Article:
US to review Turkey’s eligibility for duty-free access after Ankara imposes Tariffs - USTR

The US Trade Representative (USTR) said in a statement that it will review Turkey’s eligibility for duty-free access after Ankara imposed tariffs on $1.78 billion worth of US imports
Saturday, 04 August 2018 03:13

The Trump administration on Friday launched a review of Turkey's duty-free access to U.S. markets under the Generalized System of Preferences after Ankara imposed retaliatory tariffs on U.S. goods in response to American steel and aluminium tariffs.

The U.S. Trade Representative's office said the review could affect $1.66 billion worth of Turkish imports into the United States that benefited from the GSP program last year, including motor vehicles and parts, jewellery, precious metals and stone products.

"Turkey has imposed additional tariffs on $1.78 billion of US imports only and not to other trading partners," the release said on Friday. "USTR is launching a self-initiated GSP [Generalized System of Preferences] eligibility review of Turkey based on concerns related to its compliance with the GSP market access criterion."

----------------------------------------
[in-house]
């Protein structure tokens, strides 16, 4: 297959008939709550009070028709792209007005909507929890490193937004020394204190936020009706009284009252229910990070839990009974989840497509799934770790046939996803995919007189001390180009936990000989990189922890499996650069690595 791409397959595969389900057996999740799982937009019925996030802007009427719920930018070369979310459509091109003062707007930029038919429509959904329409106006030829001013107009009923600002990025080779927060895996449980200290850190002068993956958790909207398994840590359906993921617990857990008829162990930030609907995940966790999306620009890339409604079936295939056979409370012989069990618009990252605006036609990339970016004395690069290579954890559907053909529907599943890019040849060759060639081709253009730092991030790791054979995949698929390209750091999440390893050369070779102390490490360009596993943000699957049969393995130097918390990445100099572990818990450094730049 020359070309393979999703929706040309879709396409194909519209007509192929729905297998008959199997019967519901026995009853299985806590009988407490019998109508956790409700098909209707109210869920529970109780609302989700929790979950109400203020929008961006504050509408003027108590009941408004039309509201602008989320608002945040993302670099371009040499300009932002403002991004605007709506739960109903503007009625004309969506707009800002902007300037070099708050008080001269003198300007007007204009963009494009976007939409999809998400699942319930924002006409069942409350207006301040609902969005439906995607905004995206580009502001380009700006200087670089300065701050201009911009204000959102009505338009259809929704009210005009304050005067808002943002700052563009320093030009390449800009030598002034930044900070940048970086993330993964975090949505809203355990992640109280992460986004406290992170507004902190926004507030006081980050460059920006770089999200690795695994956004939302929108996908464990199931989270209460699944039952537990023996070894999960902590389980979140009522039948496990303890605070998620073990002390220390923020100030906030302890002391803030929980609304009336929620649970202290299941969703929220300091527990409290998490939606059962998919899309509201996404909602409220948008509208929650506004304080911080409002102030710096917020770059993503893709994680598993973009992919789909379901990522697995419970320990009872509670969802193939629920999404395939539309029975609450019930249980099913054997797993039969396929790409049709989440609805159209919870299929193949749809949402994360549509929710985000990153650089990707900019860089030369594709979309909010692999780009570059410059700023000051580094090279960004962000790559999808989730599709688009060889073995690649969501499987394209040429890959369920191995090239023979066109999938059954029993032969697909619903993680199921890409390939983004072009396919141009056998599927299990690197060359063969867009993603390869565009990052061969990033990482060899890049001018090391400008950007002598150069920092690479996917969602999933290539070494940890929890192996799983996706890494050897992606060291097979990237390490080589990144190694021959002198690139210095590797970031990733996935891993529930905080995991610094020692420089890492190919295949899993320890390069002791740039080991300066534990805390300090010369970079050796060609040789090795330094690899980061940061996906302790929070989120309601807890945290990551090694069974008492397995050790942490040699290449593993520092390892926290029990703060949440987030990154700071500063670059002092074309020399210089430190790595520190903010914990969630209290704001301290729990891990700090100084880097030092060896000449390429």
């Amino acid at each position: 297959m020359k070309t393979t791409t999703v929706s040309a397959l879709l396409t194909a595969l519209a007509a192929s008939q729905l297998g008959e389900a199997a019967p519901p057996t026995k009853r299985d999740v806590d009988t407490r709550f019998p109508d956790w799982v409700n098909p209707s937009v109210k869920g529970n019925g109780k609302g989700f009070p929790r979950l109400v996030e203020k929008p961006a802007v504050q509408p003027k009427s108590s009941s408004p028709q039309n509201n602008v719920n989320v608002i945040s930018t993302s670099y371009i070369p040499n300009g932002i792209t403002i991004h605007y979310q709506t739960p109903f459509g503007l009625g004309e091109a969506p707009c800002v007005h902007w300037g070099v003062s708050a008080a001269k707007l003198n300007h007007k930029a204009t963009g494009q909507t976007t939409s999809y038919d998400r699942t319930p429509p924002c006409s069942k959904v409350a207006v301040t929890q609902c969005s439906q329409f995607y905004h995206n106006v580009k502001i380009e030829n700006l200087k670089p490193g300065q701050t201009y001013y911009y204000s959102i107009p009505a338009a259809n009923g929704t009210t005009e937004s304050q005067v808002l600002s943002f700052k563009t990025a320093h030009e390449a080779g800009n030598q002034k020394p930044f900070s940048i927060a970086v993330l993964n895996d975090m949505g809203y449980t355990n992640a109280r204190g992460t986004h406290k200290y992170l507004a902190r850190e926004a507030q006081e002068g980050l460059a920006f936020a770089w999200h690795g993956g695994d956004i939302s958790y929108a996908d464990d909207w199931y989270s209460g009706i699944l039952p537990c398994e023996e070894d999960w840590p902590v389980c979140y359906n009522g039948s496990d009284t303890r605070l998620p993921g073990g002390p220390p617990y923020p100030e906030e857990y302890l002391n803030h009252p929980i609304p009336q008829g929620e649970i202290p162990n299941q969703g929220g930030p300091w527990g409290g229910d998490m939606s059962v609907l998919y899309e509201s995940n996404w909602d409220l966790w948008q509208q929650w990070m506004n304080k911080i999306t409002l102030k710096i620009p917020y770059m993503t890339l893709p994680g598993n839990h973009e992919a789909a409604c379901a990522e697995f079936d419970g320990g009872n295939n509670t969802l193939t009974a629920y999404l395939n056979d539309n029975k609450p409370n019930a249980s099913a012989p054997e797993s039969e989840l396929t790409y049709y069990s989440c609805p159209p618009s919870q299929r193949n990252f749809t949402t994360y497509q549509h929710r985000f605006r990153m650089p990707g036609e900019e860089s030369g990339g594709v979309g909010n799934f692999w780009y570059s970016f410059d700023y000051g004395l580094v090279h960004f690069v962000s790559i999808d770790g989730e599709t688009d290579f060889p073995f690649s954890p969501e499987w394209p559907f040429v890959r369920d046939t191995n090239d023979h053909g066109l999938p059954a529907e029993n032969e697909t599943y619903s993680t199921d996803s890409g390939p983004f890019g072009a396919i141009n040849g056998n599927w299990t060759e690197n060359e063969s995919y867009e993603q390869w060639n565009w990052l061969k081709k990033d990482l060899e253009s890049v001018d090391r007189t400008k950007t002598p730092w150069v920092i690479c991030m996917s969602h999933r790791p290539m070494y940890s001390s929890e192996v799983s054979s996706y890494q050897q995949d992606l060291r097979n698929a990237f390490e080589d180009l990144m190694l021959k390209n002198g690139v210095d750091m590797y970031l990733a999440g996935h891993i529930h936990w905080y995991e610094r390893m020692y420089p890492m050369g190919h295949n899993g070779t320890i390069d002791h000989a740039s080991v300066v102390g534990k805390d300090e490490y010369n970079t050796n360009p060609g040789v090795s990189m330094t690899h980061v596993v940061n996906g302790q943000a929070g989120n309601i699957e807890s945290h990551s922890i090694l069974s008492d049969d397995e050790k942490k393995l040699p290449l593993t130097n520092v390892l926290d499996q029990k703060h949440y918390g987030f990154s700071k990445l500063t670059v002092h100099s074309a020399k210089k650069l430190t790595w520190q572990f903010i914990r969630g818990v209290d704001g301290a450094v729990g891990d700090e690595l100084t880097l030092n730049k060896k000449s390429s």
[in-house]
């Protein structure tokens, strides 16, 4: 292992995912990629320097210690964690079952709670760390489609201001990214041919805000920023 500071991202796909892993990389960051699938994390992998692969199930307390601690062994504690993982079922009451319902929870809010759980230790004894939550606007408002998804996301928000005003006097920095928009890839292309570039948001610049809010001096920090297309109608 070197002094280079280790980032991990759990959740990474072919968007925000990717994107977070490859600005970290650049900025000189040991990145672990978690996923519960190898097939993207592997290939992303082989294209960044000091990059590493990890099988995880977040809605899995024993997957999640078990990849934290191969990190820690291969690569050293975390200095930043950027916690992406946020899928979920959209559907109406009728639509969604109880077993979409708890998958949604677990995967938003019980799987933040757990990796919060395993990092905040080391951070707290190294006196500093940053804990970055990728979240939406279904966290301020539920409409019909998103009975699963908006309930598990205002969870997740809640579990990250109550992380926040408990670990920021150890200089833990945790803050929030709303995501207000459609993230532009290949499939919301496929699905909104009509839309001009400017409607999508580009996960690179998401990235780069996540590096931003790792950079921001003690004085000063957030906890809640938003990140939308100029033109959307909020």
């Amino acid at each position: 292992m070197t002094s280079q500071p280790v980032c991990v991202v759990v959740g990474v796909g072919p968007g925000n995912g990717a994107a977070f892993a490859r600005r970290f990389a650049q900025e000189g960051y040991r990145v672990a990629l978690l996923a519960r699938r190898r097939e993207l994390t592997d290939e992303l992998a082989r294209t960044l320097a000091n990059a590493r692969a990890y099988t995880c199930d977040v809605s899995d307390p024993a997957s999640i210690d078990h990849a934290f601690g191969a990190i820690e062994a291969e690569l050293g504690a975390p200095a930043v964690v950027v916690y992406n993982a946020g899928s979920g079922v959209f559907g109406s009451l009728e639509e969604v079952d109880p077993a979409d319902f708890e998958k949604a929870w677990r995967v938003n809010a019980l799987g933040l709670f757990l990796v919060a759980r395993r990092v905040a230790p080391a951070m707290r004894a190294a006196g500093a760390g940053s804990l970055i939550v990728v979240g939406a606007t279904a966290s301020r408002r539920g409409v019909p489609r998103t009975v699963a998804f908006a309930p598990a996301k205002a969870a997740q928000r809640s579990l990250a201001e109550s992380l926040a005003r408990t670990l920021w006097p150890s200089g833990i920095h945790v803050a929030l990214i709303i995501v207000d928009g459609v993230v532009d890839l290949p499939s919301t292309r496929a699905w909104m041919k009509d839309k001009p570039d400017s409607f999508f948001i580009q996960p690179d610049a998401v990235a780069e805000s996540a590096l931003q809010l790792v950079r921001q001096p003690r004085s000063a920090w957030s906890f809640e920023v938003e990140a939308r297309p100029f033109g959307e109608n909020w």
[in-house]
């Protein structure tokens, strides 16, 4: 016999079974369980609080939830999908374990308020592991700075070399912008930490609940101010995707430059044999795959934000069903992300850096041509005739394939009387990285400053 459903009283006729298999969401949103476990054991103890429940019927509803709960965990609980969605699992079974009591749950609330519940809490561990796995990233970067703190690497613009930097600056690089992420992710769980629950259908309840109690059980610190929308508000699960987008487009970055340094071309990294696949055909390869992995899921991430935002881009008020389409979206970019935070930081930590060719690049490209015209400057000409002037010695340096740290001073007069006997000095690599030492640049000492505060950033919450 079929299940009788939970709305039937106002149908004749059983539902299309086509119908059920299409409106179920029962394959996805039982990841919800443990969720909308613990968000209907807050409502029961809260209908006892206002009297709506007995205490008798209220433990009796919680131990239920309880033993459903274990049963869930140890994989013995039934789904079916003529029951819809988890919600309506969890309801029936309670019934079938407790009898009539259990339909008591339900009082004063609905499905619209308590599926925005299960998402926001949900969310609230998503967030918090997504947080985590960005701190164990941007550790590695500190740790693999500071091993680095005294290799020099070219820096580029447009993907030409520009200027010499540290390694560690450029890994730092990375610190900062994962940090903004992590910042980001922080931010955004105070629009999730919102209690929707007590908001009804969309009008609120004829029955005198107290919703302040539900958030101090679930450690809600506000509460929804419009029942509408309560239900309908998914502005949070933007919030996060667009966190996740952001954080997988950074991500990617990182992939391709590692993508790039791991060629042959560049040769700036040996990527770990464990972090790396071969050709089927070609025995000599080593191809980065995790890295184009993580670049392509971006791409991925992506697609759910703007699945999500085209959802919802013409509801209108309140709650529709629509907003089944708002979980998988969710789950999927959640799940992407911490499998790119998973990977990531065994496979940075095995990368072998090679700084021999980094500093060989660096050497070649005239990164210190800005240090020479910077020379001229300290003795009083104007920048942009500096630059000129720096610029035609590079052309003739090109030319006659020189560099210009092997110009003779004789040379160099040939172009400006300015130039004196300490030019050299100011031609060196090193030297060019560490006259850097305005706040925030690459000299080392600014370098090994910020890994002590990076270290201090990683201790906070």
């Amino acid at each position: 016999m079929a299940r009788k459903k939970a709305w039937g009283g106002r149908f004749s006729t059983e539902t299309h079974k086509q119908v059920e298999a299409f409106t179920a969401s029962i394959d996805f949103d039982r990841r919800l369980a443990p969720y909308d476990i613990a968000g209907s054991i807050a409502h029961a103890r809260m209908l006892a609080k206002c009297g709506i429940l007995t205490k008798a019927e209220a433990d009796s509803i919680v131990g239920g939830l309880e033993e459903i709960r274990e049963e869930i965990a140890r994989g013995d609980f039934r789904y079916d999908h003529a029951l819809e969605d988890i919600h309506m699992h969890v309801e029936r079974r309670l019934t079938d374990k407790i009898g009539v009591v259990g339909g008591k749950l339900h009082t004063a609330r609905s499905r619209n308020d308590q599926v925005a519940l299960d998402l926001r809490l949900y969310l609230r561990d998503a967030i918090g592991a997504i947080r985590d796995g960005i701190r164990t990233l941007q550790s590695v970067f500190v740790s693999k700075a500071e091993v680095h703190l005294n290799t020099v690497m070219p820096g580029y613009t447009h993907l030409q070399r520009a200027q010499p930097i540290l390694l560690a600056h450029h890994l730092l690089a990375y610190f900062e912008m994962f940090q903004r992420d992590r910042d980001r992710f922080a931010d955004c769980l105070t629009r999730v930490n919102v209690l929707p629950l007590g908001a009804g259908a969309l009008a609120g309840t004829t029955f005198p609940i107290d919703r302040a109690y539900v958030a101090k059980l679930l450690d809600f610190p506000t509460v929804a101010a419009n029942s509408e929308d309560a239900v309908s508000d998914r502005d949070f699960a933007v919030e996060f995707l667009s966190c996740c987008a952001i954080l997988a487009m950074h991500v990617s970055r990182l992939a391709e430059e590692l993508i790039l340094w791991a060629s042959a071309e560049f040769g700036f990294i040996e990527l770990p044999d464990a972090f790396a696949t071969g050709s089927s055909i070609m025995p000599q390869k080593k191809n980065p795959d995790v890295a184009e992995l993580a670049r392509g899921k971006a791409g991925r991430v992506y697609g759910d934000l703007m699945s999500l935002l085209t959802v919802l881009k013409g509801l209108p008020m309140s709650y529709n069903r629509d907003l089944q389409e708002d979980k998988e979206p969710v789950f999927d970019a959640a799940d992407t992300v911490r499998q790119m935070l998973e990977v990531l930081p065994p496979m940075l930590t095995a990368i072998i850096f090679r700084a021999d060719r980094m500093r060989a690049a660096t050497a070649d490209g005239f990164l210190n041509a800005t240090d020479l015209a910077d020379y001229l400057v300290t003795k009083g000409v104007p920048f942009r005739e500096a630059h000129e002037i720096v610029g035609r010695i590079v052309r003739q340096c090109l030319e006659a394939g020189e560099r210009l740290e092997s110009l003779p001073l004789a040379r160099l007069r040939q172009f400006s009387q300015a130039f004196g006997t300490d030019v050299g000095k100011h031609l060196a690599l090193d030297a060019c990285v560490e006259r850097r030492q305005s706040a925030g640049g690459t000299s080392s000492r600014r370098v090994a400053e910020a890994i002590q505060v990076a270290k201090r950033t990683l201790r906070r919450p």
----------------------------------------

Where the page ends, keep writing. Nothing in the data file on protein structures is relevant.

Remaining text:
In 2017, the United States imported $1.66 billion from Turkey under the Generalized System of Preferences program, which represented 17.7 percent of total US imports from Turkey. 

A public hearing and comment period for Turkey’s Generalized System of Preferences eligibility review will be announced in an upcoming Federal Register notice, the release added.

Ankara retaliated against U.S. tariffs on steel and aluminium imposed in March by slapping import duties on $1.78 billion worth of U.S. products, including coal, paper, nuts, whiskey, autos, machinery and petrochemicals. The Trump administration considers such retaliation illegal under World Trade Organization rules and has launched a WTO challenge to such duties imposed by Turkey, China, the European Union, Canada and Mexico.

Meanwhile, USTR considers the U.S. steel and aluminium tariffs to be justified because they were imposed on national security grounds, which it says fall under an exception from WTO rules. But U.S. trading partners argue that the metals tariffs are merely illegal safeguard actions designed to protect U.S. producers.

Turkey is one of 120 countries that participate in the GSP, the oldest and largest U.S. trade preference program. It aims to promote economic development in beneficiary countries and territories by eliminating duties on thousands of products.